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This topic contains 9 replies, has 4 voices, and was last updated by  jpeg729 1 year ago.

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  • #199361

    inktrap
    Participant

    Would it be possible to highlight characters that are missing in the current font and automatically get substituted by the browser?

    #199363

    Paulie_D
    Moderator

    Interesting..not sure how but it sounds useful.

    #199491

    inktrap
    Participant

    Well, is it possible to detect what font is actually used in rendering?

    #199506

    Paulie_D
    Moderator

    Well, is it possible to detect what font is actually used in rendering?

    You set the fonts…shouldn’t you know?

    #199611

    inktrap
    Participant

    I do know; I was talking about detecting fallback fonts. Would finding out what font the browser uses even be possible with Javascript?

    #199615

    Paulie_D
    Moderator

    I don’t understand…why would you need to detect fallback fonts?

    If the current font doesn’t have a character it doesn’t fallback on the next one to try and find it.

    Fallback fonts are only there in case your primary font fails completely at least AFAIK.

    #199619

    inktrap
    Participant

    No, actually if there are any missing exotic characters in the current font the browser will replace them with the same characters from another font that has them. You can even see which font is used in the browser’s Inspector. Those are the instances that I’d like to be able to highlight.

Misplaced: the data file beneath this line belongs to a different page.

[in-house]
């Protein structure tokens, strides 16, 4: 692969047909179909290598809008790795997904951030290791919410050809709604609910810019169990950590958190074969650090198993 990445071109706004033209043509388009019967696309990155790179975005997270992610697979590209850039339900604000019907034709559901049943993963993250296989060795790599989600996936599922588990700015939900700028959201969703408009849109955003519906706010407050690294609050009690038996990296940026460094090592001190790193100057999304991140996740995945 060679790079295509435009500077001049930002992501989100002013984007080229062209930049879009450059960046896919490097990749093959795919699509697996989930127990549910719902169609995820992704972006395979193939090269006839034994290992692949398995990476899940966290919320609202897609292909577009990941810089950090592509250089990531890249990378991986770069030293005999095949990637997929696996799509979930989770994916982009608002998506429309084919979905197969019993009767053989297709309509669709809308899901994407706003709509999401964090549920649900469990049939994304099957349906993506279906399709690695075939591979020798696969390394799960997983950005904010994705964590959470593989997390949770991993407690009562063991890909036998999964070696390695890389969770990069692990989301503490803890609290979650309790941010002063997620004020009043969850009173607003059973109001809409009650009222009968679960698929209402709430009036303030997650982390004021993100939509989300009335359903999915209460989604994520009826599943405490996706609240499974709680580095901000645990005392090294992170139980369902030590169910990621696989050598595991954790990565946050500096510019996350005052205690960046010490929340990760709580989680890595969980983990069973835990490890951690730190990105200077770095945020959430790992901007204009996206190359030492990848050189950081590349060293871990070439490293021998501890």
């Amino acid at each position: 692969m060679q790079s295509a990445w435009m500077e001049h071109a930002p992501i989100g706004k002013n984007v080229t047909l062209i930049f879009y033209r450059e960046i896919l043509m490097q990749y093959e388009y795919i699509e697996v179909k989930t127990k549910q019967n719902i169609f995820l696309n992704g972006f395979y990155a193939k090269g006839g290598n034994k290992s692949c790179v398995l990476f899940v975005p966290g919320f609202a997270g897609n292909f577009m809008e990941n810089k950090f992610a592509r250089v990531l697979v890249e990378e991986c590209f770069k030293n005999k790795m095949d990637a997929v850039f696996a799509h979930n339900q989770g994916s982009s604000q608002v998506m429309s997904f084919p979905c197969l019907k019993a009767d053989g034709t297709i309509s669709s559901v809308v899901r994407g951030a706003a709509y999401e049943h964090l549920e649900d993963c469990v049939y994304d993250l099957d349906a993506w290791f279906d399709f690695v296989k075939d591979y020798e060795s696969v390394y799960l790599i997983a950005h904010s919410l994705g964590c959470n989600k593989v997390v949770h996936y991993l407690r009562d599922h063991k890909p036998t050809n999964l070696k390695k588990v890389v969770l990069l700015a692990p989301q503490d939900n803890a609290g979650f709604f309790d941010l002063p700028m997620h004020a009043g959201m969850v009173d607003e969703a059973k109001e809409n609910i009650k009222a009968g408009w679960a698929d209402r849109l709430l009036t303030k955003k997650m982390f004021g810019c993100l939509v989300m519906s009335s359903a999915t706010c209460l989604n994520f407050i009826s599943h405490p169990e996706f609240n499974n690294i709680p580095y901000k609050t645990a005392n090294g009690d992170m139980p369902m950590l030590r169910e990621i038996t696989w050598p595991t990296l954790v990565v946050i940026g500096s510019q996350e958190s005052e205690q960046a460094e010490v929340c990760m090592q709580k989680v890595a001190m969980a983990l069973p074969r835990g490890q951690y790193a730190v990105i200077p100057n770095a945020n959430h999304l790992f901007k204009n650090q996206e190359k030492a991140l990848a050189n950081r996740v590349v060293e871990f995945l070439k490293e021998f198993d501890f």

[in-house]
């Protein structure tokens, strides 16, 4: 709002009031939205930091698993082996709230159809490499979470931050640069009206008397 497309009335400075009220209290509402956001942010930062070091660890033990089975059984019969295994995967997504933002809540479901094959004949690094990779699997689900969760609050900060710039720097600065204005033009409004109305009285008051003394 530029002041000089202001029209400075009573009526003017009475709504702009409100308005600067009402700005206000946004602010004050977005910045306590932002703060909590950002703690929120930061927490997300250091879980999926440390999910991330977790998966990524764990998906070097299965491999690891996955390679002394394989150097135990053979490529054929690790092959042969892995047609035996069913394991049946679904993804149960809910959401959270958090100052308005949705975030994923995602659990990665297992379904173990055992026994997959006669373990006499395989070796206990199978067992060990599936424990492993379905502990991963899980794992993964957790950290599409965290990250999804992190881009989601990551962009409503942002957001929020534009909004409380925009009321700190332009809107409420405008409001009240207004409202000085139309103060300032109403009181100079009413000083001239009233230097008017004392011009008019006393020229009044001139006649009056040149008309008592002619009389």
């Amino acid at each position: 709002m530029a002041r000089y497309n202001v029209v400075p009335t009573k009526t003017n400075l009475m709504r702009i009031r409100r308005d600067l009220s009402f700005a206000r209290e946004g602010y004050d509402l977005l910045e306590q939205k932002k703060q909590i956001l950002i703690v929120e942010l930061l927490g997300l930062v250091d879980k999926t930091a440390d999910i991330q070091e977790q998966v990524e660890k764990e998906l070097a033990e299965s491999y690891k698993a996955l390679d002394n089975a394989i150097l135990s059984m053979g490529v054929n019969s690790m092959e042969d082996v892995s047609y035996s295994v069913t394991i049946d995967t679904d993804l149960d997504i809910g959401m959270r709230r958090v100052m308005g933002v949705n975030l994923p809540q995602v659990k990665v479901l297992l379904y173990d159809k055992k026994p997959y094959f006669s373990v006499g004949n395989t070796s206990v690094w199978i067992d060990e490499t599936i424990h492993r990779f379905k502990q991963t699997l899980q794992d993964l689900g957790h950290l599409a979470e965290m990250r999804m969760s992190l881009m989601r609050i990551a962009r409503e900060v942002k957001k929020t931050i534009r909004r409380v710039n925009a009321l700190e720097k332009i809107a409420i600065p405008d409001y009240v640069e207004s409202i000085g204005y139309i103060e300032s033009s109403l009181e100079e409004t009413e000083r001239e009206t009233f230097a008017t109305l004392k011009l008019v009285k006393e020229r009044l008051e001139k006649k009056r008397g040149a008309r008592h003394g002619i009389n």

#202980

    duncan.mckenna
    Participant

    Don’t suppose there’s been any update on this? In the same boat.

    The only close solution I can find is detecting if a font is installed, not detecting if a glyph is missing.
    E.g. http://www.lalit.org/lab/javascript-css-font-detect/

    If you want a good indication if a special character is missing visually, you can set the next fallback to serif if you’re using a fancy sans-serif font. E.g:

    font-family: "totally-fancy-sans-font", serif;
    

    The missing characters will stick out like a sore thumb.

    #267690

    jpeg729
    Participant

    Many Google Fonts do not have glyphs for accented characters. They fall back to some standard font and you often have to look really closely to see whether “é” with an accent looks out of place compared to the “e” without an accent.

    #267691

    jpeg729
    Participant

    Worse, I actually typed an e-acute in that comment. Chrome DevTools shows the e with the accent, but the font just shows an “e”.

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